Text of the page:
According to TorrentFreak, New Zealand’s government is in a huge rush to push through legislation that will target citizens who share copyrighted material online without rightsholder permission over the internet. The Copyright (Infringing File Sharing) Amendment Bill, which unanimously passed its first reading in Parliament in April 2010, will put in place a 3 strikes-style rule, where Internet service providers will be required to send warning letters to alleged infringers at the request of rights holders.
New Zealand’s "Copyright Tribunal" (the group that will oversee this new three strikes rule) will have the power to rule on cases of "repeat infringement" and will be given the authority to hand down fines up to a maximum of $15,000 ($11,733 US). That’s a lot of dough and, while I’m not familiar with the laws in New Zealand there must be some sort of rule about due process and the ability to for one defend oneself against false accusations.. Repeat offenders that break the law in a six-month period could even face an Internet disconnection.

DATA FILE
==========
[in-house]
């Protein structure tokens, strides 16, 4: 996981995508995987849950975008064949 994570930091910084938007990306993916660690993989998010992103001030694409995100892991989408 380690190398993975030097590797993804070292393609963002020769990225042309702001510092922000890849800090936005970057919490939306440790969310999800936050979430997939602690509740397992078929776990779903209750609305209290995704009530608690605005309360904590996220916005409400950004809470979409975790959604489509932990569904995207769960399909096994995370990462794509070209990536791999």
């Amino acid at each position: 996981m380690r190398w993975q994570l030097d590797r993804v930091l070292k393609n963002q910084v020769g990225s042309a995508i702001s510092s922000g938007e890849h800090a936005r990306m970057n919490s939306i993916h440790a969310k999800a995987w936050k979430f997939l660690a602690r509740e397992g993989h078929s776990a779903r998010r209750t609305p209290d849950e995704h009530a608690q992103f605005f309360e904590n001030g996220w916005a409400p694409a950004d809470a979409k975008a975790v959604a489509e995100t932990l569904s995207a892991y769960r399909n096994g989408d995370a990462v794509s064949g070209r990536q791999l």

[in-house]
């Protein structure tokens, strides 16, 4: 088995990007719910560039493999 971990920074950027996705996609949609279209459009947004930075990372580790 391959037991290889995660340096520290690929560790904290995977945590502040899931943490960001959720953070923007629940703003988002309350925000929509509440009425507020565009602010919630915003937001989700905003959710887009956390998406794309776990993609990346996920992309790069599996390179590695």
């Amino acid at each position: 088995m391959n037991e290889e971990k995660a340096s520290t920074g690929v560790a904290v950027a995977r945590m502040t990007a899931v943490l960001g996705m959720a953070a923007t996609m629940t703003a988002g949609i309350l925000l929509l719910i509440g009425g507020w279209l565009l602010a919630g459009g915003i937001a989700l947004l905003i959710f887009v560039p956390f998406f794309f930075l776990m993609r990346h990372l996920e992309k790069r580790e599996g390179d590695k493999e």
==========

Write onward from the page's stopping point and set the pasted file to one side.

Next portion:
Green MP Gareth Hughes who wasn’t aware the Bill was coming up for a vote today, thinks some aspects of the law may go too far.
"It really surprised me because we haven’t debated it since November," he said.
Of course that does not mean he is opposed to the rest of the bill or what it intends to create. Hughes later confirmed with TorrentFreak that "he would request an amendment to remove the suspension clause but a spokesperson for Commerce Minister Simon Power said it would be opposed." While the Greens are against disconnections, they support the Bill in principle.
The bill is expected to pass its third and final stage during the next few hours, according to TorrentFreak.